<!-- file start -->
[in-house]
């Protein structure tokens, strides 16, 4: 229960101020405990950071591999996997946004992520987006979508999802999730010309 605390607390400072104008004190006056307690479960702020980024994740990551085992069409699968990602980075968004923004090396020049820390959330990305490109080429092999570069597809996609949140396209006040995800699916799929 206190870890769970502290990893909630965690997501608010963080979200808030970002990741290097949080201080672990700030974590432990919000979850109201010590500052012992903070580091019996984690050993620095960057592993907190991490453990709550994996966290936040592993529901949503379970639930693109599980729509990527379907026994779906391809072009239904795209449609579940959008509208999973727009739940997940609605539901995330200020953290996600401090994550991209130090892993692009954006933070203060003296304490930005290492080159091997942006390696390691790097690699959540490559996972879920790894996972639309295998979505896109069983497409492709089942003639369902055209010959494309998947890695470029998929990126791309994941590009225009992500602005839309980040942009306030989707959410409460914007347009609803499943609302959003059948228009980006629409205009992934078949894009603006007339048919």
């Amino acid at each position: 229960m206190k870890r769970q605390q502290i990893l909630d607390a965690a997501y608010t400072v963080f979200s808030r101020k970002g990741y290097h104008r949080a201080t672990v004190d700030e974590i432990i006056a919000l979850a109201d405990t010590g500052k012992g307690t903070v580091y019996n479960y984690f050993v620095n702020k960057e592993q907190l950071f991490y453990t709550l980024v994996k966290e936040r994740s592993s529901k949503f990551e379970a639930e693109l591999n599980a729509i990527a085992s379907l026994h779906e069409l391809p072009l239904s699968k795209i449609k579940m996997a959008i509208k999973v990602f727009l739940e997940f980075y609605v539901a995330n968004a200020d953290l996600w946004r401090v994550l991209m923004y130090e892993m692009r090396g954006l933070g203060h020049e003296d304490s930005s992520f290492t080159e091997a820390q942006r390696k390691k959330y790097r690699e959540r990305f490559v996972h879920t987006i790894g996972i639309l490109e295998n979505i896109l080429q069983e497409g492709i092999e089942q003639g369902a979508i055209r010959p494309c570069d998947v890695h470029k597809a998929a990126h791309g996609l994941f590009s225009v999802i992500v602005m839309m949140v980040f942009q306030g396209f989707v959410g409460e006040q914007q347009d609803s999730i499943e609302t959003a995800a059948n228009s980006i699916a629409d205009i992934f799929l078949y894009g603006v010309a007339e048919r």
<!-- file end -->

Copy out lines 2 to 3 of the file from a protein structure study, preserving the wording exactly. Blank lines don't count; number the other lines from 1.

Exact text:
């Protein structure tokens, strides 16, 4: 229960101020405990950071591999996997946004992520987006979508999802999730010309 605390607390400072104008004190006056307690479960702020980024994740990551085992069409699968990602980075968004923004090396020049820390959330990305490109080429092999570069597809996609949140396209006040995800699916799929 206190870890769970502290990893909630965690997501608010963080979200808030970002990741290097949080201080672990700030974590432990919000979850109201010590500052012992903070580091019996984690050993620095960057592993907190991490453990709550994996966290936040592993529901949503379970639930693109599980729509990527379907026994779906391809072009239904795209449609579940959008509208999973727009739940997940609605539901995330200020953290996600401090994550991209130090892993692009954006933070203060003296304490930005290492080159091997942006390696390691790097690699959540490559996972879920790894996972639309295998979505896109069983497409492709089942003639369902055209010959494309998947890695470029998929990126791309994941590009225009992500602005839309980040942009306030989707959410409460914007347009609803499943609302959003059948228009980006629409205009992934078949894009603006007339048919």
């Amino acid at each position: 229960m206190k870890r769970q605390q502290i990893l909630d607390a965690a997501y608010t400072v963080f979200s808030r101020k970002g990741y290097h104008r949080a201080t672990v004190d700030e974590i432990i006056a919000l979850a109201d405990t010590g500052k012992g307690t903070v580091y019996n479960y984690f050993v620095n702020k960057e592993q907190l950071f991490y453990t709550l980024v994996k966290e936040r994740s592993s529901k949503f990551e379970a639930e693109l591999n599980a729509i990527a085992s379907l026994h779906e069409l391809p072009l239904s699968k795209i449609k579940m996997a959008i509208k999973v990602f727009l739940e997940f980075y609605v539901a995330n968004a200020d953290l996600w946004r401090v994550l991209m923004y130090e892993m692009r090396g954006l933070g203060h020049e003296d304490s930005s992520f290492t080159e091997a820390q942006r390696k390691k959330y790097r690699e959540r990305f490559v996972h879920t987006i790894g996972i639309l490109e295998n979505i896109l080429q069983e497409g492709i092999e089942q003639g369902a979508i055209r010959p494309c570069d998947v890695h470029k597809a998929a990126h791309g996609l994941f590009s225009v999802i992500v602005m839309m949140v980040f942009q306030g396209f989707v959410g409460e006040q914007q347009d609803s999730i499943e609302t959003a995800a059948n228009s980006i699916a629409d205009i992934f799929l078949y894009g603006v010309a007339e048919r």